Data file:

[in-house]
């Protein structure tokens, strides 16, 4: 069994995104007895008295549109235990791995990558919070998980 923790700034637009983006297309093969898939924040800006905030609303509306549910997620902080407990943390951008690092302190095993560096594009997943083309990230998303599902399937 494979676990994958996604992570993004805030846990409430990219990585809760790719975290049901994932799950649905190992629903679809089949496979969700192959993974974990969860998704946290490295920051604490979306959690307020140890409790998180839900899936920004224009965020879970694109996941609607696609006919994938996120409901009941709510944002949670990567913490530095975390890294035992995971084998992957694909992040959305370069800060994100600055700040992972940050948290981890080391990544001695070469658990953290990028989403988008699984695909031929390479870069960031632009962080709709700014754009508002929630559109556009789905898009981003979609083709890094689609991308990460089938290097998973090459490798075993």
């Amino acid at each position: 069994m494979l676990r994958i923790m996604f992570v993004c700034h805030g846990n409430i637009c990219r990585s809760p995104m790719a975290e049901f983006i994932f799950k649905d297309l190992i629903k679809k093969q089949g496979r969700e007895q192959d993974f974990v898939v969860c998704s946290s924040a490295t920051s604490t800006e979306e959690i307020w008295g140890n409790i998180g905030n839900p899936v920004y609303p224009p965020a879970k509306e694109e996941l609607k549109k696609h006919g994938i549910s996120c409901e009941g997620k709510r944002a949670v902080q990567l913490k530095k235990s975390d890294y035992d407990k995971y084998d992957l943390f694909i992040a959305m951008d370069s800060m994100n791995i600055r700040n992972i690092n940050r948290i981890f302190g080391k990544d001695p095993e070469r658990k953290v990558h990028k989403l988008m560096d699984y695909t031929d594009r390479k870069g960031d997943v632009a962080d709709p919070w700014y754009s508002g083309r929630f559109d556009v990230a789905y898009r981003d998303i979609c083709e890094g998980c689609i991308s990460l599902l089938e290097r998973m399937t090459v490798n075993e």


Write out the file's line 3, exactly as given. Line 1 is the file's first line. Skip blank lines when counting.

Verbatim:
């Amino acid at each position: 069994m494979l676990r994958i923790m996604f992570v993004c700034h805030g846990n409430i637009c990219r990585s809760p995104m790719a975290e049901f983006i994932f799950k649905d297309l190992i629903k679809k093969q089949g496979r969700e007895q192959d993974f974990v898939v969860c998704s946290s924040a490295t920051s604490t800006e979306e959690i307020w008295g140890n409790i998180g905030n839900p899936v920004y609303p224009p965020a879970k509306e694109e996941l609607k549109k696609h006919g994938i549910s996120c409901e009941g997620k709510r944002a949670v902080q990567l913490k530095k235990s975390d890294y035992d407990k995971y084998d992957l943390f694909i992040a959305m951008d370069s800060m994100n791995i600055r700040n992972i690092n940050r948290i981890f302190g080391k990544d001695p095993e070469r658990k953290v990558h990028k989403l988008m560096d699984y695909t031929d594009r390479k870069g960031d997943v632009a962080d709709p919070w700014y754009s508002g083309r929630f559109d556009v990230a789905y898009r981003d998303i979609c083709e890094g998980c689609i991308s990460l599902l089938e290097r998973m399937t090459v490798n075993e």